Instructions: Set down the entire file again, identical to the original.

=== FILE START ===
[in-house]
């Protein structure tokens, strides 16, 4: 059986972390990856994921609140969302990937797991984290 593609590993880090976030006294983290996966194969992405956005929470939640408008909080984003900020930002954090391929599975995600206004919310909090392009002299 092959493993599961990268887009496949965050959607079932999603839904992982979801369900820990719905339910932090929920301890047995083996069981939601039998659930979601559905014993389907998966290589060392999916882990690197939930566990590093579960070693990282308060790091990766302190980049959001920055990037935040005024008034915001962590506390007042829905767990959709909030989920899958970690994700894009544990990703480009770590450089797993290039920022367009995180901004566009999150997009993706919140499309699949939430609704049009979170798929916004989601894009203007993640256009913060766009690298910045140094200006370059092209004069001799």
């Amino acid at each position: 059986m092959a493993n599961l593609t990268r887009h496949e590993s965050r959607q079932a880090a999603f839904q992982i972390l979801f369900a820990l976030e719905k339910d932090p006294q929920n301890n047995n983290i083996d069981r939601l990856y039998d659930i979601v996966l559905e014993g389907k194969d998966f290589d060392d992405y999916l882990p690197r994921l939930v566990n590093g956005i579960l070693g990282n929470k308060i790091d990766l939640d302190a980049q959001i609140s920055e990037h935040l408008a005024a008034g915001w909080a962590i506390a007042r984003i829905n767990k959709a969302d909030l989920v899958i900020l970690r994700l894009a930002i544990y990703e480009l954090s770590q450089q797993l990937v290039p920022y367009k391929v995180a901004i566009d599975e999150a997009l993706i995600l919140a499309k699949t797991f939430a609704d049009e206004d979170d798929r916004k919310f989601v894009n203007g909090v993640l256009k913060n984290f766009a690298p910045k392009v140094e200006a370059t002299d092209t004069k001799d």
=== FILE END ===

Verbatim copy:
[in-house]
């Protein structure tokens, strides 16, 4: 059986972390990856994921609140969302990937797991984290 593609590993880090976030006294983290996966194969992405956005929470939640408008909080984003900020930002954090391929599975995600206004919310909090392009002299 092959493993599961990268887009496949965050959607079932999603839904992982979801369900820990719905339910932090929920301890047995083996069981939601039998659930979601559905014993389907998966290589060392999916882990690197939930566990590093579960070693990282308060790091990766302190980049959001920055990037935040005024008034915001962590506390007042829905767990959709909030989920899958970690994700894009544990990703480009770590450089797993290039920022367009995180901004566009999150997009993706919140499309699949939430609704049009979170798929916004989601894009203007993640256009913060766009690298910045140094200006370059092209004069001799």
């Amino acid at each position: 059986m092959a493993n599961l593609t990268r887009h496949e590993s965050r959607q079932a880090a999603f839904q992982i972390l979801f369900a820990l976030e719905k339910d932090p006294q929920n301890n047995n983290i083996d069981r939601l990856y039998d659930i979601v996966l559905e014993g389907k194969d998966f290589d060392d992405y999916l882990p690197r994921l939930v566990n590093g956005i579960l070693g990282n929470k308060i790091d990766l939640d302190a980049q959001i609140s920055e990037h935040l408008a005024a008034g915001w909080a962590i506390a007042r984003i829905n767990k959709a969302d909030l989920v899958i900020l970690r994700l894009a930002i544990y990703e480009l954090s770590q450089q797993l990937v290039p920022y367009k391929v995180a901004i566009d599975e999150a997009l993706i995600l919140a499309k699949t797991f939430a609704d049009e206004d979170d798929r916004k919310f989601v894009n203007g909090v993640l256009k913060n984290f766009a690298p910045k392009v140094e200006a370059t002299d092209t004069k001799d």